An employment law specialist applies and interprets employment laws in a variety of different situations. Often times, employment law specialists advise corporations about how to structure their hiring processes, employee requirements, and wage scales according to what the law requires. Other specialists counsel aggrieved employees, or advise employees of their legal rights. Most employment law specialists are lawyers, but a great number are human resource (HR) specialists, as well.
The primary job of an employment law specialist is to understand how employment laws and regulations affect certain market sectors. Many countries have labor laws that set certain requirements for workplace safety, for instance, and mandate certain minimum wages. There are also usually laws prohibiting certain kinds of discrimination in hiring or internal advancement. An employment law specialist helps companies and employees to understand their rights and obligations under the governing law.
Employment law specialists can have quite a range of different jobs. Some of the most common employment law specialists are human resources professionals. Almost every company has at least a small HR, department.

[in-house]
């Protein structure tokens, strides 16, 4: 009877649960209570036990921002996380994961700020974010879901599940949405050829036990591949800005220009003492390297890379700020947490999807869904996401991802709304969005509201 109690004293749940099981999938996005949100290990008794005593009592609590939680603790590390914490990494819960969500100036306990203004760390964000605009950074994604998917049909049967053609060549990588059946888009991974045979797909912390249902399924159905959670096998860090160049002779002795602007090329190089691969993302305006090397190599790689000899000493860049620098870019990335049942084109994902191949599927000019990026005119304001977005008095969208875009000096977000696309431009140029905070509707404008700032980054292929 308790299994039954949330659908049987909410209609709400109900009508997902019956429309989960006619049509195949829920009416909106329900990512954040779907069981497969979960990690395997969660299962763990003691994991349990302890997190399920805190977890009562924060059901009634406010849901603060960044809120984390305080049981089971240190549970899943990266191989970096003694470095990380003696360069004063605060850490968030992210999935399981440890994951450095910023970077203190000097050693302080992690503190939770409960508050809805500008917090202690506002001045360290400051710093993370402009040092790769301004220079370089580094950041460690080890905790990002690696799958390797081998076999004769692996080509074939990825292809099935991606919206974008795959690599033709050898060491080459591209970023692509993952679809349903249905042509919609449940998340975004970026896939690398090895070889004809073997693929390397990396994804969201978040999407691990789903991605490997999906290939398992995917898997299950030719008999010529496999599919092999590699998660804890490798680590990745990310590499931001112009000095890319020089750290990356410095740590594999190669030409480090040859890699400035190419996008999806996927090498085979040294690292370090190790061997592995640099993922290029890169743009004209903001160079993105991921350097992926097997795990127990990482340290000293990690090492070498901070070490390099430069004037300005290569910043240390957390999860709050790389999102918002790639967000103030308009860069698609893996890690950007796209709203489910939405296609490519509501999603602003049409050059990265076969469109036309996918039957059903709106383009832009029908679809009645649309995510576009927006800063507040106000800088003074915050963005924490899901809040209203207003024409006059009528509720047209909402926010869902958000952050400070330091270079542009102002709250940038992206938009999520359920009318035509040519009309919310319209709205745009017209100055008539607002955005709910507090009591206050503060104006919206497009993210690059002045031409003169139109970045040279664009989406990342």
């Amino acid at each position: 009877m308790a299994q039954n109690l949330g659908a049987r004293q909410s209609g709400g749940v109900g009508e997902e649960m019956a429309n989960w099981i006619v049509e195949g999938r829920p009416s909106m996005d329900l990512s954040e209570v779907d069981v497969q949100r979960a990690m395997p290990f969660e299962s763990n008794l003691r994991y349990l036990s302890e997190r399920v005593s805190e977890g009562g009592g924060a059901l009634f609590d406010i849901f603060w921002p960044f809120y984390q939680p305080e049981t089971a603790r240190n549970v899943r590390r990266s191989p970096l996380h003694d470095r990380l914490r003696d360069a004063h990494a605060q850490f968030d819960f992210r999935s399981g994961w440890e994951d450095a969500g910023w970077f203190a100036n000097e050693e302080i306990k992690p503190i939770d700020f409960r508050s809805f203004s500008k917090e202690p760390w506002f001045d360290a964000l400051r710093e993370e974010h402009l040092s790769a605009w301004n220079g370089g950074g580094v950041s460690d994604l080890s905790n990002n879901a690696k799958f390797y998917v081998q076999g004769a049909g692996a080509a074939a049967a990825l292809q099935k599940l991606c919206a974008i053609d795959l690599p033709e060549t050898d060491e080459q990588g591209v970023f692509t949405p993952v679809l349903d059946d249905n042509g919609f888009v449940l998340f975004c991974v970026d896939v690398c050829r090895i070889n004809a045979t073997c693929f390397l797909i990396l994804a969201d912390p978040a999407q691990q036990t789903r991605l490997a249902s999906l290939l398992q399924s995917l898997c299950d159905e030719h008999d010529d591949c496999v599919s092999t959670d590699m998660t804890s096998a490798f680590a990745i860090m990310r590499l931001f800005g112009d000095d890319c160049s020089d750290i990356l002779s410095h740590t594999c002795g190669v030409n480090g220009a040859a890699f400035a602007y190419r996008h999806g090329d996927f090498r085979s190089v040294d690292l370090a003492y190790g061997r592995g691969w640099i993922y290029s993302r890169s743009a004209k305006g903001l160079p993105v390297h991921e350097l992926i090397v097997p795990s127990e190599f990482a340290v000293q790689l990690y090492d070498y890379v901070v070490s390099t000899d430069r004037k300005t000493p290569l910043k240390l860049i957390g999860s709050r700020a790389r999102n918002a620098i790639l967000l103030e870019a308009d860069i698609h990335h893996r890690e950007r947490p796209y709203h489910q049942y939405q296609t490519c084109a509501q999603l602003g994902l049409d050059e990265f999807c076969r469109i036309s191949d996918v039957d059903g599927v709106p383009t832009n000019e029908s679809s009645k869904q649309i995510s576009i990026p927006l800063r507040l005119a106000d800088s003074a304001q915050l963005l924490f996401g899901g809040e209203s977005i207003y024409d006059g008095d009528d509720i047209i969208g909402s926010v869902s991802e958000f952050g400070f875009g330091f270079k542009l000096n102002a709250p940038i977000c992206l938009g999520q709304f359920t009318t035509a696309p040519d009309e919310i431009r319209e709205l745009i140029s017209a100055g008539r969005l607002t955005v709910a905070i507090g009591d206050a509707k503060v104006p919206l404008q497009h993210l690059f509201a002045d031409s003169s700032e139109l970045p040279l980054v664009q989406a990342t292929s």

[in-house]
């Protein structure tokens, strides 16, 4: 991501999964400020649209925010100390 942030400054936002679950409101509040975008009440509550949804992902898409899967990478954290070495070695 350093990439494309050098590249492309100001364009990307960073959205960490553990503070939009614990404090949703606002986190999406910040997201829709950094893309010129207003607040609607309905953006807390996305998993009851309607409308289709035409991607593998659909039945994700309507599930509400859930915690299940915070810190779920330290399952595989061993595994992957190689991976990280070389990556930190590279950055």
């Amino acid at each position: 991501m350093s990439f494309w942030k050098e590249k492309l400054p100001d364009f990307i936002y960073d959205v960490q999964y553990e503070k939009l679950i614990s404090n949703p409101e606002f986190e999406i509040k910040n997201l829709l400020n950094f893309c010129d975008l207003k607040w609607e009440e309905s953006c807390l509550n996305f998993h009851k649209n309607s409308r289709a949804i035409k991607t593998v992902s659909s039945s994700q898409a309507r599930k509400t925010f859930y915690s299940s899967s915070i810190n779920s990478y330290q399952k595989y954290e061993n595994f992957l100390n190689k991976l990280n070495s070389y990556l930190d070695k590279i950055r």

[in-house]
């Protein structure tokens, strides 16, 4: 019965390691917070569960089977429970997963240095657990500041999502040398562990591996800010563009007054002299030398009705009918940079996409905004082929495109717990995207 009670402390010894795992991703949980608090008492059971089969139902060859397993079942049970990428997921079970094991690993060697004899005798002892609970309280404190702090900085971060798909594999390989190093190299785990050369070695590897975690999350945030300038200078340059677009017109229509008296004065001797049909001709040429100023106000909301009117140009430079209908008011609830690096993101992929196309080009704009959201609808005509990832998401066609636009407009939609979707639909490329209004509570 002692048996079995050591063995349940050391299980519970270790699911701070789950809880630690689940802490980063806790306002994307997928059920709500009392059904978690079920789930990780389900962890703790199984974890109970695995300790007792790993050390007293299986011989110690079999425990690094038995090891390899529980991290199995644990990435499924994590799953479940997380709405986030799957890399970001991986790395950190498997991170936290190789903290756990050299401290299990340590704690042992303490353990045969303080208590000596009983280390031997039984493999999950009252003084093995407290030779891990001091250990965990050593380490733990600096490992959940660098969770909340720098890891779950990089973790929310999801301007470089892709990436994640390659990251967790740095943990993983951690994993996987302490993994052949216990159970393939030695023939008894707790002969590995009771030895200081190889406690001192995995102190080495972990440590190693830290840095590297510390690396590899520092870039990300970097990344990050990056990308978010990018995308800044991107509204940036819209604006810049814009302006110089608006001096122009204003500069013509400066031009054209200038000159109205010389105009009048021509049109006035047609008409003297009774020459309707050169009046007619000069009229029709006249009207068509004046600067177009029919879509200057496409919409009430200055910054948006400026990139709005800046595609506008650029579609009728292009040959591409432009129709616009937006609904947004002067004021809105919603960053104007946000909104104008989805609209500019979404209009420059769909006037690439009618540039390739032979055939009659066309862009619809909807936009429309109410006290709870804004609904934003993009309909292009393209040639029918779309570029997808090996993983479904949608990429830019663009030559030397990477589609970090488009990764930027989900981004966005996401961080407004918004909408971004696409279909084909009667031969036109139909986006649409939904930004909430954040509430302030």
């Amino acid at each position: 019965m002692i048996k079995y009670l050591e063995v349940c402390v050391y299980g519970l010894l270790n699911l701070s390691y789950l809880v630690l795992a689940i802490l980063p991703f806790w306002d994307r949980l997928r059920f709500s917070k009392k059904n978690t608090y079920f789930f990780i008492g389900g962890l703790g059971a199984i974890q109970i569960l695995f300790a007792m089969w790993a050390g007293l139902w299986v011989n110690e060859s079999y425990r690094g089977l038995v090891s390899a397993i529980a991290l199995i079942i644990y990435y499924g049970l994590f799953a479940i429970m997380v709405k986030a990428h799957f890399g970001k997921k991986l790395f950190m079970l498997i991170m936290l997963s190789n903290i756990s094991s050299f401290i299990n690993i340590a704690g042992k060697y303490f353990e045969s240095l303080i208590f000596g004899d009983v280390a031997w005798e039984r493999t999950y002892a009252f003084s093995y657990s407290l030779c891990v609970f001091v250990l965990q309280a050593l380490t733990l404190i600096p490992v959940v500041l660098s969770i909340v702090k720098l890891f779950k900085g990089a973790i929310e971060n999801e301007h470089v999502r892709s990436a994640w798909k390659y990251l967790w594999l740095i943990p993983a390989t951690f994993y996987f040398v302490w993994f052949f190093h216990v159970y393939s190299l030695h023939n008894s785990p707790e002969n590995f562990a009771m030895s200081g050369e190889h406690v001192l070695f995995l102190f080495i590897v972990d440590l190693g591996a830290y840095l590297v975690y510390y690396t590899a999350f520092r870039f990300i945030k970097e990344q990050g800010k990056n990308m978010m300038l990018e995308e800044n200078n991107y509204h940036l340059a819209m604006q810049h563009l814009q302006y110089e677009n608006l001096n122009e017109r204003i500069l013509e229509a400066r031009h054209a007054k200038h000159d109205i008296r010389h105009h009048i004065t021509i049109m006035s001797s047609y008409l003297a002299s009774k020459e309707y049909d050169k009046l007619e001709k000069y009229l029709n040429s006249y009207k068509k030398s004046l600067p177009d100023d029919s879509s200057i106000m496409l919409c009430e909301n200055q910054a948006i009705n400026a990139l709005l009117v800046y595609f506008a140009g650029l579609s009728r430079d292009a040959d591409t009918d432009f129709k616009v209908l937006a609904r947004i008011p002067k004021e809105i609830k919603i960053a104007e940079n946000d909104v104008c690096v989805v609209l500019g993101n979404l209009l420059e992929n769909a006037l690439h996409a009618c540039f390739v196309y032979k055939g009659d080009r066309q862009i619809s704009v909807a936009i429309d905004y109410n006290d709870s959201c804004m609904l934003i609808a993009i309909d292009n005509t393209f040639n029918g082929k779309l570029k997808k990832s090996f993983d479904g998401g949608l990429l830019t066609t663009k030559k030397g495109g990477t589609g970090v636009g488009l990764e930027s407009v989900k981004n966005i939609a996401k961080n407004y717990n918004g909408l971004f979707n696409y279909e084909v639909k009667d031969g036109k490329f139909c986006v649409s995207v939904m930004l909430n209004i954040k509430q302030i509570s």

The role of HR professionals can vary, but most of the time, these professionals are responsible for helping create their corporation’s employee policies. This can include everything from benefits packages to acceptable break times. Since much of how a corporation interacts with its employees is governed by law, HR professionals who are experts in the local employment laws can be a significant asset.
Outside of corporate walls, an employment law specialist is more often than not an attorney. Employment law attorneys are attorneys who dedicate their practice to employment-related cases. Sometimes, employment law lawyers represent employees who think they have been fired improperly. Other times, they represent groups of employees who have been paid too little, or worked too hard. They can also work to defend corporations from these kinds of lawsuits, or work within governments to help craft, amend, and enforce the reigning law.
Most of the time, a lawyer does not need any special training to be an employment law specialist. There are some jurisdictions, however, where lawyers must be specially certified in order to advertise him or herself as an employment law specialist. Certification is controlled at the state, or regional, level. A jurisdiction that has decided to require employment law specialist certification typically has the freedom to set its requirements however it chooses. Most of the time, certification requires some form of exam, but can also be primarily education or service-based.